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In wake of cuts to meal programs, Scappoose Senior Center eyes new name to attract more visitors

The Scappoose Senior Center has undergone several changes over the past year. A name change could be next.

Leadership at the center says the facility needs to rebrand itself as the Scappoose Community and Senior Center to expand the number of visitors it attracts to include younger people, but some say the center is losing sight of its mission.

SPOTLIGHT PHOTO: COURTNEY VAUGHN - Julie Stephens (right) addresses a speaker during a board meeting at the Scappoose Senior Center. Pictured to her left, Board President Leeroy Schmidt and Robert Glossenger.The senior center is a nonprofit agency that relies on paid annual memberships, fundraising and, up until recently, federal reimbursement money.

Earlier this year, the center announced it would no longer offer its daily lunchtime congregate meal at the center, citing insufficient federal funds to support the program. Around the same time, the senior center stopped preparing its Meals on Wheels entrees in-house, instead relying on the St. Helens Senior Center to cook the meals, then have volunteers from Scappoose deliver them.

"We were trying to survive on $1.25 [per meal] from the government," Julie Stephens, director of the Scappoose Senior Center, said. "We couldn't do it anymore. It was killing us."

Senior center staff and board members say the meal programs were economically unfeasible, but some say the center has cut the programs that mattered most.

Harold Atkins says he was one of the founding members of the Scappoose Senior Center.

"My biggest disappointment has been the loss of the meal service, but I'm confident that will come around again," Atkins said during a recent senior center board meeting. "That was one of the high attractions of the center."

Stephens said the reimbursement the center was getting through the United States Department of Agriculture wasn't enough to cover the actual cost of preparing the meals according to the government's strict dietary guidelines, so the center relied on fundraising from the Scappoose Senior Center Thrift Store and Bread Store to help cover the difference. The center also asked for a nominal fee for its daily meals served on site, but it was a suggested donation and done so on an honor system. Thrift store and bread store revenue isn't high, and not everyone paid for the meals they ate each day at the center, according to Stephens.

After a while, things stopped adding up.

Stephens said something had to give, so the meal programs were reduced. Visitors can now purchase a meal of homemade soup at the center for $3.50.

In an effort to eventually restore the meal program and bolster support for the center, board members and staff say they want to invite more residents to use the center during times when it's otherwise empty. To do that, they have to first get people to want to come.

"A lot of people hear the word 'senior center' and think, 'Oh, that's just for old people,'" Stephens said. "This will help break that gap. It's just going to get the ball rolling without taking away from what the seniors are used to."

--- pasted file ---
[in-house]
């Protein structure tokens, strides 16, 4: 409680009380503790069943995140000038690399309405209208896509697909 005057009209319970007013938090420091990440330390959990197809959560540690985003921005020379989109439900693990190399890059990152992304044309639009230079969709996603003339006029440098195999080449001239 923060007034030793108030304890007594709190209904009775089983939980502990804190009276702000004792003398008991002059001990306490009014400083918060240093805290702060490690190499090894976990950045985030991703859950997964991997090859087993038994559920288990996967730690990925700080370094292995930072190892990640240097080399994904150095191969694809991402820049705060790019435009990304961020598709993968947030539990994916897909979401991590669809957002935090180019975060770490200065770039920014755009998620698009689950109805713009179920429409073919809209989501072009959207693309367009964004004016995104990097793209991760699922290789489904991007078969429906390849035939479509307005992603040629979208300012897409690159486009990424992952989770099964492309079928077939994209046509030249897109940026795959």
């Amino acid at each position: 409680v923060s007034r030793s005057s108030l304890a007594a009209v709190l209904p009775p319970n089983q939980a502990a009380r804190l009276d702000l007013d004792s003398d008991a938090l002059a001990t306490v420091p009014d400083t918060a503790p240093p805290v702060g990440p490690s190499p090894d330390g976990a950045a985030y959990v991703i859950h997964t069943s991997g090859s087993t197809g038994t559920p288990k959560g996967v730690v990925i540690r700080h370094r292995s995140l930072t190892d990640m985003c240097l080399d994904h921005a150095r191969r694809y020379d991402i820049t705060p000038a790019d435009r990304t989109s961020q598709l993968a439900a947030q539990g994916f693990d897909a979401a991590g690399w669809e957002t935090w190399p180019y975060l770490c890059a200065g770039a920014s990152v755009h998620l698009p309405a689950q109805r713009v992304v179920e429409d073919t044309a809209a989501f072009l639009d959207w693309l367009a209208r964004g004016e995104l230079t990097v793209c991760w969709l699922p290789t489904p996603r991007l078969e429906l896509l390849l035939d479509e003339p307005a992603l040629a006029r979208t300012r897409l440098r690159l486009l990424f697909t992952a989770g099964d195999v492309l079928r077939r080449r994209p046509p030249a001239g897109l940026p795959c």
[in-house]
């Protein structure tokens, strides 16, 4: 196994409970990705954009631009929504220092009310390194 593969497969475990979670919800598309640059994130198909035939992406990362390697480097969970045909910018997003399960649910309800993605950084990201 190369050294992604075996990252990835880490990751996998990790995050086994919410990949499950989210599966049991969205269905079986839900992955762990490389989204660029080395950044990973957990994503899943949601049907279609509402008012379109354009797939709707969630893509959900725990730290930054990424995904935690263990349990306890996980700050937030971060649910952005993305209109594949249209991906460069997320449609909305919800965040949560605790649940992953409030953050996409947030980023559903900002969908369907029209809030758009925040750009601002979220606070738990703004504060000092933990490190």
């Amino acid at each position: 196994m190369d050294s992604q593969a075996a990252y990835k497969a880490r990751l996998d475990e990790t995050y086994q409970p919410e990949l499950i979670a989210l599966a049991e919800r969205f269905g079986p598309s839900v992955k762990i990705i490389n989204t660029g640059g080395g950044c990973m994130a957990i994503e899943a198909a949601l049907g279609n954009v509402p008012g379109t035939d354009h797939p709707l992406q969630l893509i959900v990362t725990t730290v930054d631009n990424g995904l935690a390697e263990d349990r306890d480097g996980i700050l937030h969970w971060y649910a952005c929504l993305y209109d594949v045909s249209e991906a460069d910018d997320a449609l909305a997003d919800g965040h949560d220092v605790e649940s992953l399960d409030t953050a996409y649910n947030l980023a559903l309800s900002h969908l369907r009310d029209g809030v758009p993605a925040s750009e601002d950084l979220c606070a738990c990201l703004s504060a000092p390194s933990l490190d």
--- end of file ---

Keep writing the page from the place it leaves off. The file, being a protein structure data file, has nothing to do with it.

But as the center focuses on rebranding itself, residents like Sharon Evinger say members have been left out of the process. The board recently voted to change the name before realizing it needed a full vote from paid members to do so. Ballots are expected to go out this week to determine if the center's roughly 420 members approve of the change.

Despite optimism, some say they fear the direction the center is headed in.

SPOTLIGHT PHOTO: COURTNEY VAUGHN - Sharon Evinger of Scappoose addresses the Scappoose City Council Tuesday, Sept. 4 with concerns about recent operations at the Scappoose Senior Center. "I want to keep our senior center," Evinger says. "Seniors need a senior center. Whether you're 50 or 14, if you see senior center and community center, don't you have a different vision of what those are?"

Evinger says changing the center's name could slowly lead to the center changing its dynamic altogether. She points to the organization's bylaws, which list a nutritious, hot meal provided at cost to seniors as a primary function.

Evinger has been vocal about her concerns and has taken to social media and public meetings to alert the public and look for answers. During last week's senior center board meeting, Evinger was publicly lambasted by

Stephens and other members for doing so.

Scappoose city councilors and city staff have taken notice of the changes at the center, too. After attending a senior center board meeting the week prior, Councilor Megan Greisen said she'd like another agency to step in and help.

"Over the past few months, we've heard from current members, the board, the director, and we've heard all of their concerns," Greisen said. "Among other things that are currently taking place at the center, we are extremely concerned about the lack of affordable and nutritious meals that are available to seniors on a daily basis. We feel the need to contact county or state services to assist the senior center to be able to serve affordable meals on a daily basis."

It's unclear what help, if any, outside agencies can provide.

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